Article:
2009:568 - DONAGHMORE, Louth

County: Louth Site name: DONAGHMORE

Sites and Monuments Record No.: LH006–06001 Licence number: C357; E4045

Author: Kieran Campbell, 6 St Ultans, Laytown, Co. Meath.

Site type: Souterrain

ITM: E 700976m, N 807051m

Latitude, Longitude (decimal degrees): 54.002807, -6.459732

An assessment was carried out on a site for a house at Donaghmore in compliance with a request for further information from Louth County Council. The development was in close proximity to LH006–060, which comprises two souterrains and an enclosure. One of the souterrains, LH006–06001, is a national monument in the guardianship of the State (No. 526) and is open to the public. The souterrain extended into the garden area of the proposed development.

The souterrain was discovered in 1960 during the construction of a County Council cottage and was recorded by Etienne Rynne, then of the National Museum of Ireland (Rynne 1961). A second, unroofed, souterrain (LH006–06002) had been discovered nearby about a quarter of a century previously during the building of a neighbouring cottage to the north. Rynne conducted excavations (E60) on the souterrains over a four-week period in August and September 1965 (Rynne 1965). In addition to uncovering the plan of the unroofed souterrain, Rynne also found, at the entrance, evidence of habitation in the form of two short trenches, a large pit and two post-holes. Finds included numerous sherds of souterrain ware, a bronze pin, a whetstone and iron slag. In 1979, a ditch and some other archaeological features were recorded by Paul Gosling during the installation of a septic tank at the dwelling (Gosling 1979). The ditch, 2.6m wide and 1m deep, was aligned northwest/south-east and is possibly the ditch of an enclosure (LH006–06003). The proposed development was situated 32m downslope from the ditch and outside the presumed enclosure.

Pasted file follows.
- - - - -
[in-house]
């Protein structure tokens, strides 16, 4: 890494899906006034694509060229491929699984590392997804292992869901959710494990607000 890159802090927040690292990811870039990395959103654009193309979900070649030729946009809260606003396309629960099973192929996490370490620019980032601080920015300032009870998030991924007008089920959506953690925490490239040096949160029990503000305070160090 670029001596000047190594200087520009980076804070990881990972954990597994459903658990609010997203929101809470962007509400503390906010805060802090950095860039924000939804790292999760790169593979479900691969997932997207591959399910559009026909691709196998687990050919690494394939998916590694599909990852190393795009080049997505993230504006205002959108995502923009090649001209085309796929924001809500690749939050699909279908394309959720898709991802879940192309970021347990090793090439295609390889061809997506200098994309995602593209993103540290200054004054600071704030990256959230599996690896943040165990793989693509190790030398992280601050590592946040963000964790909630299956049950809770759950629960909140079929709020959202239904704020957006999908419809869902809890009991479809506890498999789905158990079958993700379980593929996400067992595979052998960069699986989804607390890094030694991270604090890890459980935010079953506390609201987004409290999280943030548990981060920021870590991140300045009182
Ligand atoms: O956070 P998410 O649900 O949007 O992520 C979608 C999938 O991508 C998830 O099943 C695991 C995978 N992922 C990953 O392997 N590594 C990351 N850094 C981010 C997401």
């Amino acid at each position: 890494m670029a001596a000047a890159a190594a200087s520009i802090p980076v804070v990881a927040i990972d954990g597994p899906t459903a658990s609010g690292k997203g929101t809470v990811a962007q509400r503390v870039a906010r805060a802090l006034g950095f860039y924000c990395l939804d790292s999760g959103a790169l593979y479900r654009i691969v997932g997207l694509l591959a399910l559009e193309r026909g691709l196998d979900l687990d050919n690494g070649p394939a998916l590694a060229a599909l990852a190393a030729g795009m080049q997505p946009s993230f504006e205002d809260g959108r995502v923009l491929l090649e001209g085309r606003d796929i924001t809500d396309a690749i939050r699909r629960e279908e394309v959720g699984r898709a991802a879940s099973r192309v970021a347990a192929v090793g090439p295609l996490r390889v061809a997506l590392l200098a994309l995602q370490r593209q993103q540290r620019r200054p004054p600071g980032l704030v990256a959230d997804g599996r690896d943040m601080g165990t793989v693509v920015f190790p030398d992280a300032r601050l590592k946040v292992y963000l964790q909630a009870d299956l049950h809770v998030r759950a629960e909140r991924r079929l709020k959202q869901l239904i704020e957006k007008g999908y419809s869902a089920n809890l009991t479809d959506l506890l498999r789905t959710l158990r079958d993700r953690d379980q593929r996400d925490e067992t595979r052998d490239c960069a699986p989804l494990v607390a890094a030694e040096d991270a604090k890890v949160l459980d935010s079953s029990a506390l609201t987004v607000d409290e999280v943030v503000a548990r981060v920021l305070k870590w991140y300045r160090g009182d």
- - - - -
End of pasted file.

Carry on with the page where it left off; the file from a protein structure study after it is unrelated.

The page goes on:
A requirement of the ministerial consent was ^that a geophysical survey be conducted to determine the extent of the national monument’ despite the existence of the published plan. The survey (R189), carried out by J.M. Leigh Surveys, identified a number of possible archaeological features in the application area. There was no clear response identifying the souterrain and this suggests that the depth of the passages is below the detectable range of the resistance array. A compass bearing taken in the souterrain entrance passage confirmed that the location as published in the Archaeological Survey of County Louth was correct.

Test-trenches were excavated on 18 August 2009 on the site of the house, garage, driveway and percolation area. The trench spoil was spread out and metal-detected (R194) as directed by the methodology in the consent. Over most of the site, topsoil, 0.2–0.35m deep, directly overlay natural subsoil. A 7m length of ditch, up to 1.1m wide and 0.25m deep and aligned north-east/south-west, was recorded at the southern limit of the site and extended south beyond the limit of the property. Charcoal was noted in the fill but no other inclusions were found in two excavated sections. Finds from the site consisted of six sherds of pottery and two metal objects, all modern.


Gosling, P. 1979 Report on a number of archaeological

features at Donaghmore, Co. Louth.

Topographical Files, NMI. Rynne, E. 1961 Souterrain at Donaghamore, County

Louth. County Louth Archaeological Journal, xiv,

no. 3 (1959), 148–53. Rynne, E. 1965 Report on excavation of souterrains at

Donaghmore, County Louth. Topographical Files, NMI.